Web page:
The view of Canary Wharf and the O2 is incredible and unmatched in its beauty. The first time I walked out the lift and saw the lights of One Canada Square I stood there for a good five minutes just staring at it. There is a very small outdoor space which removes some of the glare you can get from the windows when looking outside in the evening.
Getting in isn't too much of a problem, and because I work in Canary Wharf, I'm usually wearing a suit which helps.
2. City Social @ Tower 42, The City
I love City Social. Located in Tower 42, the former headquarters of Natwest Bank, the entrance to City Social is a small unassuming door down a small alleyway. Unlike the three buildings before it, a solitary security guard does a short and minimally intrusive bag check before a hostess shows you to a lift.
The dark lights of the bar and restaurant allow you to have a perfect view of the outside. I found City Social gives the best view of the Gherkin and good views of other skyscrapers in the city, as well as the Shard. Unlike the Shard, no matter what time or day I go to City Social, there is always space, always a table free. The food isn't too bad either.
I've never had a problem getting it, I do always have a problem getting out. Press the wrong button in the lift, and you end up inside offices, and if you do that, its very hard to get back out.
1. Skygarden, The City
Its one of the newest additions to the London skyline, and also one of the most controversial. Its unique shape has divided opinion across the city, but I'm a big fan personally.
Although its free to get inside, you have to book tickets in advance and these tickets tend to go quite quickly, especially for the best times. I will admit, I hate the entrance, its basically like airport security and just like airport security I take a deep breath before approaching, always fearing the worst. However, I've never once had a problem getting in and once you reach the top you realise exactly why tickets go so quickly. An absolutely huge open space has a small bar near the centre. The windows are huge giving you a 360 panoramic view of the city. In fact, its the only building on this list where you can get a true 360.
The Skygarden is separated into a number of areas. A small outdoor part faces the east, west and south, while a staircase leads to a higher section that faces the north. In middle of the two areas are hundreds of plants that give the top floor its name. It's one of my favourite views of London, and the best part is that its completely free. Just make sure you go online and get the tickets 2/3 weeks in advance.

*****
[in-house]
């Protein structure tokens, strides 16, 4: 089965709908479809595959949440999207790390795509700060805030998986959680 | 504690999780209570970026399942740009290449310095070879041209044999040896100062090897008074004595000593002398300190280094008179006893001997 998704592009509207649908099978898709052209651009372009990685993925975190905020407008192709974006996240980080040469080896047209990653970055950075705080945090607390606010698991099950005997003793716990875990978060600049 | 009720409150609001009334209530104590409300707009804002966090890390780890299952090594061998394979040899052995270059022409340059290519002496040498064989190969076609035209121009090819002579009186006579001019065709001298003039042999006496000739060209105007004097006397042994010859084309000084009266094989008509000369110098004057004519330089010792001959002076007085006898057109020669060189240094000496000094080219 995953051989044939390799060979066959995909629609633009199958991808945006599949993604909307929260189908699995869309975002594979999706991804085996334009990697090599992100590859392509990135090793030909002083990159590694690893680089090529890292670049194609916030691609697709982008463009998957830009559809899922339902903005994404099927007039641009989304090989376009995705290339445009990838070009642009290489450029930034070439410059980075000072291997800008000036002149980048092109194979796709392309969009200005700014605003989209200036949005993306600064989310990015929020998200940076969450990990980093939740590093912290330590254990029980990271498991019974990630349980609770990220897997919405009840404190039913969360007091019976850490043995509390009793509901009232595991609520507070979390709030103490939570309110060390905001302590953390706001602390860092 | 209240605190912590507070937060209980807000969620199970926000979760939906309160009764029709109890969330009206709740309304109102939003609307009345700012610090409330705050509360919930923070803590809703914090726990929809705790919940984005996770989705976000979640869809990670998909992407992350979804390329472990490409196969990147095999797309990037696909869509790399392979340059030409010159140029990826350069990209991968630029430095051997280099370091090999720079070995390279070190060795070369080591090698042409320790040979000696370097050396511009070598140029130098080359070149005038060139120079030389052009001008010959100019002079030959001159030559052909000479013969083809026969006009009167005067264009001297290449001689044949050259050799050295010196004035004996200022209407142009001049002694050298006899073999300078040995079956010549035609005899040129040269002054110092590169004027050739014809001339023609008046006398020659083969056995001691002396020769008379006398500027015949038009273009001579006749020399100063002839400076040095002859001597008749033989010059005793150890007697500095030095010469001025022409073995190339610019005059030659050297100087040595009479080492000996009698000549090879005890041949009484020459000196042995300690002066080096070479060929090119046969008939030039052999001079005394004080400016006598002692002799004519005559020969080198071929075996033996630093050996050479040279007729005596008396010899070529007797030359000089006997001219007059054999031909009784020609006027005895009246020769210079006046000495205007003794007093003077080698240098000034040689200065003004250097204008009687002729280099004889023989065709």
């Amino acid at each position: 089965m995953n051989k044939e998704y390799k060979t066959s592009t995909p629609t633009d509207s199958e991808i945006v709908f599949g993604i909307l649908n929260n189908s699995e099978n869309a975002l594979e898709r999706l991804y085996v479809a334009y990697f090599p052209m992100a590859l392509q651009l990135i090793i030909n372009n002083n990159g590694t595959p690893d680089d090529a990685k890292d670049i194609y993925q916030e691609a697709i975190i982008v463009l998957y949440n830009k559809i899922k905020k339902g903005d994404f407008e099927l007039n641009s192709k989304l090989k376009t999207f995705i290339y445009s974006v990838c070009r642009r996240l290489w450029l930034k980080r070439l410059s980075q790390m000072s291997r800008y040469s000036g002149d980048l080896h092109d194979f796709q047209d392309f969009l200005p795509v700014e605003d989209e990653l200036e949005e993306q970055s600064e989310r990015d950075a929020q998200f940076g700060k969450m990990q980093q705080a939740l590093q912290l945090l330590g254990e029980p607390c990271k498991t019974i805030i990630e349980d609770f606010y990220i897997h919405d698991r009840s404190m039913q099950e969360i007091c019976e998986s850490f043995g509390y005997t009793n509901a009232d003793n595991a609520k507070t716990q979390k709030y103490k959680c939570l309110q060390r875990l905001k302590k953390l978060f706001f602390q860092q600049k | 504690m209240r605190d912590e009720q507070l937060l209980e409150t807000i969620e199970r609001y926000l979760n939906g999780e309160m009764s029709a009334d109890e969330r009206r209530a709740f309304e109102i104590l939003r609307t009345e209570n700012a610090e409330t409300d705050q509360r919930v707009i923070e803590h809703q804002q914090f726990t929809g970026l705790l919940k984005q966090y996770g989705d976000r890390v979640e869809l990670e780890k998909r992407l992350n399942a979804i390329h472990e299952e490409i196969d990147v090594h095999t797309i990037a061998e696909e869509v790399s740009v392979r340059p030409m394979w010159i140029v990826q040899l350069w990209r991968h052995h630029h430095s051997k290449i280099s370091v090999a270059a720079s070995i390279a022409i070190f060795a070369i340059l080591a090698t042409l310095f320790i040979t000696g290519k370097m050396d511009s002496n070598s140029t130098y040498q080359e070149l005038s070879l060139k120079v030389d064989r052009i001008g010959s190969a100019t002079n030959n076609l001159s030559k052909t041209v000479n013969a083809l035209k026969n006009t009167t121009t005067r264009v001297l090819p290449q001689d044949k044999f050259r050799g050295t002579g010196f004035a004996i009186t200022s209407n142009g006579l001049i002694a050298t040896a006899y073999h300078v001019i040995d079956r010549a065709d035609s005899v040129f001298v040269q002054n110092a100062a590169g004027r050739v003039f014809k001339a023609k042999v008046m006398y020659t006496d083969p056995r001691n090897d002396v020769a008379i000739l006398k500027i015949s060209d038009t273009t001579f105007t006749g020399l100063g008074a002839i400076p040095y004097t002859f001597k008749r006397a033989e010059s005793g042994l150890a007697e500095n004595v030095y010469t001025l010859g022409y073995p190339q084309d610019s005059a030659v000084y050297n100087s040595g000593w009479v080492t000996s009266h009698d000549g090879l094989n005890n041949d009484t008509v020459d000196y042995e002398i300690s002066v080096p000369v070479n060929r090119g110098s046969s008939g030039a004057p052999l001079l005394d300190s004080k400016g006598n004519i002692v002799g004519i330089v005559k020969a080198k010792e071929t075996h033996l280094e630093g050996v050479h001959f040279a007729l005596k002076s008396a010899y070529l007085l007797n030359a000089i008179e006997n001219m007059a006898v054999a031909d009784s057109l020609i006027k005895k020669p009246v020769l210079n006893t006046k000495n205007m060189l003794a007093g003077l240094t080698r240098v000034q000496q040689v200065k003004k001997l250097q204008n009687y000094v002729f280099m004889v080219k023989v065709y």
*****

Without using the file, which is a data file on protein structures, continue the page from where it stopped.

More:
Honourable mentions, Madison Bar
I don't really like Madison Bar. Its free to get in but inside its expensive, its pretentious and there's always someone at the door who's job it is too see if you are dressed appropriately. Seriously, thats a persons job. Someone gets paid to do that. Nothing about the Madison Bar experience is pleasant...until you get to the top.
It gets a mention just based on the view which is absolutely incredible. The large open air roof gives you amazing views of St Paul's Cathedral which is just across the road but also further across of the Oxo Tower and the London Eye.
Getting in is hit and miss; I will say one thing, I don't think getting turned away is to do with my skin colour, I think its because I refuse to buy expensive shoes or clothes. If you can afford it, go check it out.
St. George's Hotel Roofbar, Regent Street
With views of east and west London, St George's Bar seems a world away from the rush of Regent Street below it.
The building itself is an old hotel and is the shortest of all the other buildings on this list, but the fact that its so central means you get to see all the famous attractions and the best thing is, because the building doesn't stand out, its always quiet.. The only things that really brings this place down is that the inside looks about 30 years out of date.
British Sikh, born in the Midlands, based in London, travelling the world seeing new cultures.